Saturday, August 17, 2013

Feeding the Habit: 8/2/2013

Still playing catch-up. This is from Thursday, beginning a long four-day Card Night weekend. Without further delay, let's play...

Let's start with the repack fun this time. These are from a Super Jumbo Pack (Baseball Only):

2000 Fleer Tradition Pedro Martinez BOS #159
1994 Pinnacle Chipper Jones RP ATL #236

The Chipper was on top. Unfortunately, it's suffering from some kind of permanent dandruff. Nice goofy-looking young Chipper shot on the back. I was thrilled to get the Fleer Tradition Pedro. I am, perhaps surprisingly, a Pedro fan. I was actually kinda bummed when he came back with the Phillies instead of the Dodgers. Though, of course, he'd already taken his place on the all-time Dodgers roster by arriving in the bigs to join his brother, Ramon. I also happen to love this Fleer set, probably because it's a shameless '50s Topps ripoff, and it's on the real-deal card stock.

1998 Pinnacle Edgar Renteria FLA #95
1998 Pinnacle Tim Salmon ANA #51
1998 Pinnacle Jim Edmonds ANA #87

Just about anything from the period around the turn of the century, other than Topps flagship base sets, is likely to be new to me. And these Pinnacles were no exception. These were the only three in the pack, and they're all winners. For some reason, I'm a fan of ballplayers in cold-weather gear. And the two Angels are awesome, too. Great photography, and unobtrusive shininess. I'm gonna have to track down more cards from this set.

Now on to liberating cards from their original packaging...

1992 MegaCards Babe Ruth Collection #59

Here are the biggest stars in the game taking the time to work on their bats, sanding them and compressing the wood with a bone. Can you imagine A-Rod doing something like this? Today, if a player gets a brand new bat (among his dozens) with a slight flaw, he discards it without a second thought.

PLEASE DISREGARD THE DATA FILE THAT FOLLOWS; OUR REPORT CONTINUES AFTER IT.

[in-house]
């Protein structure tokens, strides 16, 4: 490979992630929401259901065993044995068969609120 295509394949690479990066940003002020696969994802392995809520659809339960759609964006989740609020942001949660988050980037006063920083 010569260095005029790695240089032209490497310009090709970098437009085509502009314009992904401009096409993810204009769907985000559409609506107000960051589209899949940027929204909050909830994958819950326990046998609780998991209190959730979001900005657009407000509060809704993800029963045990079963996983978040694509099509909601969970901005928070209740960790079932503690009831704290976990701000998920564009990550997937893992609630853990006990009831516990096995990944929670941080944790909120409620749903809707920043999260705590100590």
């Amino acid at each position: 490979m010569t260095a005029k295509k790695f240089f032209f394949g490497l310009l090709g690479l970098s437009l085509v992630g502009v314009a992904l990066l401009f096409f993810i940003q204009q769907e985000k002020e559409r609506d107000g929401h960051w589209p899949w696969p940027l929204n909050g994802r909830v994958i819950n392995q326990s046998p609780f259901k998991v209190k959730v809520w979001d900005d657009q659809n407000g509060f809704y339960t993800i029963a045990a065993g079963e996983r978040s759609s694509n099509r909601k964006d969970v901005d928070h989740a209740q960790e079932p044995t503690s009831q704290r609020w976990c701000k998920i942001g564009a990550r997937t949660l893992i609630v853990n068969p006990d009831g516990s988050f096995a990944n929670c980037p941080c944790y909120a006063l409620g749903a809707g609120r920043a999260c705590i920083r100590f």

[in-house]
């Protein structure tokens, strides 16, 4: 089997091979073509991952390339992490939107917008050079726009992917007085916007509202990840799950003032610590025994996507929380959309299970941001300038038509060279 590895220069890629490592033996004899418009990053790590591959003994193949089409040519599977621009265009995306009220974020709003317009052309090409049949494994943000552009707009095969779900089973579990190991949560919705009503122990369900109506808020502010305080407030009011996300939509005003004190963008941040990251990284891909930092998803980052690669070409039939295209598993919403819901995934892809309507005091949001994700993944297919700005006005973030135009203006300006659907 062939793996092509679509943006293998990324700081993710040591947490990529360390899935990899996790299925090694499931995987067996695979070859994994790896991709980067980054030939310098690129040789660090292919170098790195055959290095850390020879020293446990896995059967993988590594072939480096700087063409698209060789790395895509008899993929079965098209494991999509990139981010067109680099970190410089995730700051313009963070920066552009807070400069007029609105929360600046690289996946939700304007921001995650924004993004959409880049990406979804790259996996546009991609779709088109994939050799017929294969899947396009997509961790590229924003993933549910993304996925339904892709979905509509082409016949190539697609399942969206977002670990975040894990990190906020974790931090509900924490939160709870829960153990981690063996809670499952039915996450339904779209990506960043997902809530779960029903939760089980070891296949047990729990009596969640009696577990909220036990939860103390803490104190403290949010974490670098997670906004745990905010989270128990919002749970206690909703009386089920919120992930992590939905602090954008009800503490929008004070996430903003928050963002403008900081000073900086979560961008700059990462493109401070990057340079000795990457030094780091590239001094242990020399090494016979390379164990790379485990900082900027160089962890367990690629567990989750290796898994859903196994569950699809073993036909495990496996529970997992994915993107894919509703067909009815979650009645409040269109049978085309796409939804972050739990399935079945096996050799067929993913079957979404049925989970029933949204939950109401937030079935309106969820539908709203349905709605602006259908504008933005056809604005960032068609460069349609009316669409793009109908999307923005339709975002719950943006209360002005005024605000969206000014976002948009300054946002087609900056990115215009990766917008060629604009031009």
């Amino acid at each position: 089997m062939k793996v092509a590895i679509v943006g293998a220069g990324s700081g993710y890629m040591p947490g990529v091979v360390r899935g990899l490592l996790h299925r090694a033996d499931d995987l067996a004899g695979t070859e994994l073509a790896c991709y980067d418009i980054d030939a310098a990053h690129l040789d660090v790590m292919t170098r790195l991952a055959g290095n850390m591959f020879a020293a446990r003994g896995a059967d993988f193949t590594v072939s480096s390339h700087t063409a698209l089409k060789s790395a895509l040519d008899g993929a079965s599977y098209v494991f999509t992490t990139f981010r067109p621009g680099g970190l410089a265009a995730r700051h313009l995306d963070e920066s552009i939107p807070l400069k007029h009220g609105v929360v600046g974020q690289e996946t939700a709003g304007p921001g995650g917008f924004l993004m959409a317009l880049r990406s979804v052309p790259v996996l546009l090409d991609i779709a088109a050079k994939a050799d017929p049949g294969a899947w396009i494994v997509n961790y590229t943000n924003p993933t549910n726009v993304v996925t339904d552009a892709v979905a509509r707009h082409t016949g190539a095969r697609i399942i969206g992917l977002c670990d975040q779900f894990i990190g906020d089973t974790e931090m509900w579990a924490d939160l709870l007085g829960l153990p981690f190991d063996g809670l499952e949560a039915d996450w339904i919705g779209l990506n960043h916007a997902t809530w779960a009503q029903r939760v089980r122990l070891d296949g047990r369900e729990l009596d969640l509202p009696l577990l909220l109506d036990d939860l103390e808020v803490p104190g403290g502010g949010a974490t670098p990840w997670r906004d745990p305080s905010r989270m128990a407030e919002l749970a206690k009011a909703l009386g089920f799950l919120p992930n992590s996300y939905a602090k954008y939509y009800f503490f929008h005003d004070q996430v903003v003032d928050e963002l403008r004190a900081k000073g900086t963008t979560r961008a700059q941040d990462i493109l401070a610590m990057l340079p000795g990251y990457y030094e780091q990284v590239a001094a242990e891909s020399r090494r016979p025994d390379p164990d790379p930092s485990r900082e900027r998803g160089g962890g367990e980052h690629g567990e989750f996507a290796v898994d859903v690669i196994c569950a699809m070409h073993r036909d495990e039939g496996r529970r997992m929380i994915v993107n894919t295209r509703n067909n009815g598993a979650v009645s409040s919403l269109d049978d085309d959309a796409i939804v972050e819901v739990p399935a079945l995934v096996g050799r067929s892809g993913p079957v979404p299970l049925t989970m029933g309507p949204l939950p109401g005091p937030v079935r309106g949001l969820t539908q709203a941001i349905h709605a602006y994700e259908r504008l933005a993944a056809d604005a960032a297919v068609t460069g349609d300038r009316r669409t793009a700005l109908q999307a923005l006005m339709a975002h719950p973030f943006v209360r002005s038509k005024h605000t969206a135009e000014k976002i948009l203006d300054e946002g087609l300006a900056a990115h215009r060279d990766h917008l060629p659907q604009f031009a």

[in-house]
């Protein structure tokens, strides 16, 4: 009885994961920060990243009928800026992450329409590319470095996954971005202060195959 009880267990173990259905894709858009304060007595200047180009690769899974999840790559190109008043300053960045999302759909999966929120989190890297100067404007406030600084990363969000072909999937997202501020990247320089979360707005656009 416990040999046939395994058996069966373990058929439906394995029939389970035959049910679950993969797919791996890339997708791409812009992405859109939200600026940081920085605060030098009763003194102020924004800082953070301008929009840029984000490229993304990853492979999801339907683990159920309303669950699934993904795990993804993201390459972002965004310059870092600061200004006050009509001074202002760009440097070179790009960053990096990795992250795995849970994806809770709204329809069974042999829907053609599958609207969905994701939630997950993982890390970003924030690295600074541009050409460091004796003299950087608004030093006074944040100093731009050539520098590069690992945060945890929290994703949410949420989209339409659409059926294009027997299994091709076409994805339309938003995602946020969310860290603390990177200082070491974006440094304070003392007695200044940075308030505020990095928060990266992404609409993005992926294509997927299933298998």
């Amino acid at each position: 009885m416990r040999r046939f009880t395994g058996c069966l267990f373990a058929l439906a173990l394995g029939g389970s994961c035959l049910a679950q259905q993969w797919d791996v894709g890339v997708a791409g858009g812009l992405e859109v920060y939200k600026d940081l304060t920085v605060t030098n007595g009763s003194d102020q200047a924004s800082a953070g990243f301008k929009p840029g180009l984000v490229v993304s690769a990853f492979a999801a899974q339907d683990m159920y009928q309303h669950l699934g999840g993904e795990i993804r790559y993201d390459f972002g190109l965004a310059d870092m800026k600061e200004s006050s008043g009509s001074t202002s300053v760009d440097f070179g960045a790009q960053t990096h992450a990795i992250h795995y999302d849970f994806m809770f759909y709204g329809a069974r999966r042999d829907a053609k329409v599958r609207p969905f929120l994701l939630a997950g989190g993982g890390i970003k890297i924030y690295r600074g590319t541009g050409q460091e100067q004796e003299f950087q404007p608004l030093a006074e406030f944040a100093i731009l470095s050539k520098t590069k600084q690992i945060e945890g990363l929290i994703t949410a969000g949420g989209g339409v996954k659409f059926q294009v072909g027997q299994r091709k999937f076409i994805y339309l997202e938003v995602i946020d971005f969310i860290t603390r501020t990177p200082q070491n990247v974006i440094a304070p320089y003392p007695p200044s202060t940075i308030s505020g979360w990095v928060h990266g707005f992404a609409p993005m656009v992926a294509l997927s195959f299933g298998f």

Opening a pack of '92 Fleer gave me a case of déjà vue...

1992 Fleer Sid Bream ATL #354
1992 Fleer Paul O'Neill CIN #415
1992 Fleer Mark Grace CHC #381
1992 Fleer Kevin Ward SDP #623

If you like pictures of hitters leaving the batter's box and dropping their bats during day games at Wrigley Field, this set is for you. Believe me, it isn't just this pack. The photographer must have had a pretty sweet gig. Set the camera up on a tripod in April, go pull a Ferris Bueller for six months, and come back to find that the job is done.

2007 Upper Deck Future Stars Ichiro Suzuki SEA #83

This is from a ridiculous four-card pack I got in one of those multi-pack boxes. I really don't understand this set. All four players were veterans. So I guess "Future Stars" refers to stars on a "futuristic" card design. You will often find that the future is interpreted as being a cluttered mess. That might not be too far from the truth. But that doesn't mean it's a pleasant option for a card design. The green is the only redeeming quality. Only Ichiro somehow manages to look reasonably good in this context.

Another bad design, though with a great concept, comes from '92 Triple Play. I hated cards geared toward kids when I was a kid. Love 'em as an adult.

1992 Donruss Triple Play Sandy Alomar CLE #227
1992 Donruss Triple Play Lance Parrish Little Hotshots CAL #234
1992 Donruss Triple Play Jim Abbott CAL #204

Lance Parrish, pre-mustache, is cool. And I love that they just come right out and tell the kids about Abbott's missing hand. Naturally, it's not something you're gonna bring up every year on the guy's Topps cards. Nor should it be. Let his performance speak for itself. But in this set for kids, it's a fabulous thing. It certainly has shock value to draw a kid's interest. And it gets across the simple message of perseverance and overcoming obstacles that Abbott's career represented.

1992 Score Pinnacle Steve Avery/Jack Morris The Idols #585

When I first saw this card, I thought it was great! The two had just battled each other the year before in one of the greatest World Series game sevens in history, and the story of Smoltz growing up in Detroit and idolizing Morris was well known. But... wait a minute... Smoltz isn't a lefty. That's Steve Avery, who apparently also grew up in Michigan idolizing Jack Morris. Okay. Cool, I guess. But nowhere near as cool as the Smoltz/Morris story, given the context. What an odd choice, and a missed opportunity.

1 comment:

  1. I still maintain that Pinnacle is the most underrated brand in cardboard history. Their '98 release is especially fantastic.